US News Ranks EMT/Paramedic As Top Job For 2012

Remember back in January when ranked EMT as one of the top worst jobs of 2011? They cited the long hours, harsh work conditions, and low pay as reasons for their ranking.

Now US News has ranked being an EMT/Paramedic as one of the best jobs of 2012. They actually ranked it as number 15 citing:

An increasing call volume due to the country’s aging population is expected to keep job prospects high for EMTs and paramedics. The Bureau of Labor Statistics projects EMT and paramedic employment growth of 33.3 percent between 2010 and 2020, adding 75,400 more professionals to the 226,500 jobs currently in this field. The profession’s strong expected growth helped boost it to the No. 15 spot in our ranking of The Best Jobs of 2012, right behind clinical laboratory technician and speech-language pathologist.

It feels pretty good going from being in the bottom to rising to the top, doesn’t it?

Of course, I have to question some of the US News stats. They claim that there are currently 226,500 jobs in the field, but we know from the 2011 National EMS Assessment report that there are 826,111 EMS professionals.

Could the difference between volunteers and paid personnel be causing this 600,000 job disparity? Maybe… maybe not. What do you think?


  1. Jimmy B says

    I wouldn’t take that article very seriously considering pharmacist and RNs were on there, anybody tried to get a job as an RN anywhere lately? Yeah it was a great career if you got in 10 years ago when there were no wait lists 5 years long for school and there were jobs guarenteed when you graduated. New grads now spend months and years looking for jobs.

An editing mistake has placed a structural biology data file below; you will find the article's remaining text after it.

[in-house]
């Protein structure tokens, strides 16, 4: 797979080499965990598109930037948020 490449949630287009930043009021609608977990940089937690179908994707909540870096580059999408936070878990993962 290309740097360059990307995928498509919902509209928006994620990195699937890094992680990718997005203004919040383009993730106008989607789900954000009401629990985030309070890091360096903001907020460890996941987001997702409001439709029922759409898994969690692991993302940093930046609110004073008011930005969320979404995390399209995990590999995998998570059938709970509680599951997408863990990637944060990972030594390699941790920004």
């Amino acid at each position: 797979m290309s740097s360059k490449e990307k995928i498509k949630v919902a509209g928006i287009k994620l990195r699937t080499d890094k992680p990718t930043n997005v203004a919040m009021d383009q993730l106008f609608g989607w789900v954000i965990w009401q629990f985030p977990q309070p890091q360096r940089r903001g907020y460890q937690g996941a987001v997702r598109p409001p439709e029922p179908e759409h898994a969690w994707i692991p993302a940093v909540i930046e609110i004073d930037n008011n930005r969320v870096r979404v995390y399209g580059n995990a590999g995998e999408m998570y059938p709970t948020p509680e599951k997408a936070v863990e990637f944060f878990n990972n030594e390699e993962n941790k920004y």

And pharm? There are over 300 pharm student per year in the school I go to, not that they all graduate, but threr is an oversaturation of pharm students across the US. They wait for jobs as long as the RNs.
    The one job that really is the best projected for the next 20 or so years is PA. There are only around 80k PAs in the US (there’s 80k EMTs in MA alone). The projected need for PAs by 2015 is 120k, with the older ones retiring and not a ton of schools across the US the need won’t be met for a long long time, and with slalries starting around 70k. Just saying, I don’t believe the article you cited.

  2. Medic Wicket says

    First off, Jimmy B, I disagree with you on the nursing front. All the recently graduated nurses I know have gotten jobs within a few months of graduation. Perhaps the long wait lists are a regional issue. As we all know, there is supposedly a paramedic shortage too. I say good luck getting a full time paramedic positon in the northeast, they are few and far between. 1 region does not represent an entire industry.

    As for the ranking of 15th, I believe this does not tell the whole story. While the potential for growth is there, I believe several parts of the equation are missing. Strained municipal budgets will slow that growth or see movement of firefighters off engines and into ambulances, reducing how many spots are available. The salary range is very regional, and does not accurately reflect the lows and high ranges. Along with that, municipalities are still pushing for dual cert. fire/EMS professionals. I believe firefighters are more satisfied than their strictly EMS counterparts, and this may skew the satisfaction rating upwards.
    Of the healthcare jobs listed, EMS is the lowest ranking. I would tend to believe we are still more amongst the worst jobs over the top 25 jobs.

  3. says

    80,000 EMTs in MA alone? I don’t think so, but maybe.

    My complaint with the article is that it doesn’t mention the generally crappy pay in EMS. Maybe that will change with a “shortage” but it’s more likely that more diploma mills will pop up.